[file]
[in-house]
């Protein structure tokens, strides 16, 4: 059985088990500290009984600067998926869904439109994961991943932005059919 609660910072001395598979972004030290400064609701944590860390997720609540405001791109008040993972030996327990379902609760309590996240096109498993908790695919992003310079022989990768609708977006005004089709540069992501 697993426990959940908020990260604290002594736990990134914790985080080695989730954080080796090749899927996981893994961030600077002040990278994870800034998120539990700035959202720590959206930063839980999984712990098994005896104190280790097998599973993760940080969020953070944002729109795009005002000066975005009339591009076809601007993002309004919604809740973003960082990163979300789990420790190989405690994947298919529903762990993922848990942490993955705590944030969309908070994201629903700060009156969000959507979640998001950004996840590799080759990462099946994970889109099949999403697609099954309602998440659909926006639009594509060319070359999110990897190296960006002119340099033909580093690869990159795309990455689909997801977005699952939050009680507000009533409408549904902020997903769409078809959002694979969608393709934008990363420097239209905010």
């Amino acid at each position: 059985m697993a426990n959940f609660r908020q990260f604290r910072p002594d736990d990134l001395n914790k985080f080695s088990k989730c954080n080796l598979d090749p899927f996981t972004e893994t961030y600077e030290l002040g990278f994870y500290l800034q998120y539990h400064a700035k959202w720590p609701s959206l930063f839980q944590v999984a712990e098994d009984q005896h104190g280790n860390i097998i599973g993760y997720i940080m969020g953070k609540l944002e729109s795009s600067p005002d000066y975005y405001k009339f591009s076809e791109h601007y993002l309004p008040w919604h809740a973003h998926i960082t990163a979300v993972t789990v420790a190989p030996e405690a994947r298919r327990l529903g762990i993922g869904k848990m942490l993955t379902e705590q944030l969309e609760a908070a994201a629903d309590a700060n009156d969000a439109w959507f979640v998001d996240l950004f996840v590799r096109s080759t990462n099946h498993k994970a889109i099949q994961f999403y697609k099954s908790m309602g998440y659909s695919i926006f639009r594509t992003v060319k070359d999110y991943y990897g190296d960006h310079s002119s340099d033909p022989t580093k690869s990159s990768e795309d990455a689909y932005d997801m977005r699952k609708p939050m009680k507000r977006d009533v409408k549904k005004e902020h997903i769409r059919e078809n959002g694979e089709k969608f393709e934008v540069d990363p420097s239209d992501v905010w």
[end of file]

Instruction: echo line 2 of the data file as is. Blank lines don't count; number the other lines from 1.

């Protein structure tokens, strides 16, 4: 059985088990500290009984600067998926869904439109994961991943932005059919 609660910072001395598979972004030290400064609701944590860390997720609540405001791109008040993972030996327990379902609760309590996240096109498993908790695919992003310079022989990768609708977006005004089709540069992501 697993426990959940908020990260604290002594736990990134914790985080080695989730954080080796090749899927996981893994961030600077002040990278994870800034998120539990700035959202720590959206930063839980999984712990098994005896104190280790097998599973993760940080969020953070944002729109795009005002000066975005009339591009076809601007993002309004919604809740973003960082990163979300789990420790190989405690994947298919529903762990993922848990942490993955705590944030969309908070994201629903700060009156969000959507979640998001950004996840590799080759990462099946994970889109099949999403697609099954309602998440659909926006639009594509060319070359999110990897190296960006002119340099033909580093690869990159795309990455689909997801977005699952939050009680507000009533409408549904902020997903769409078809959002694979969608393709934008990363420097239209905010």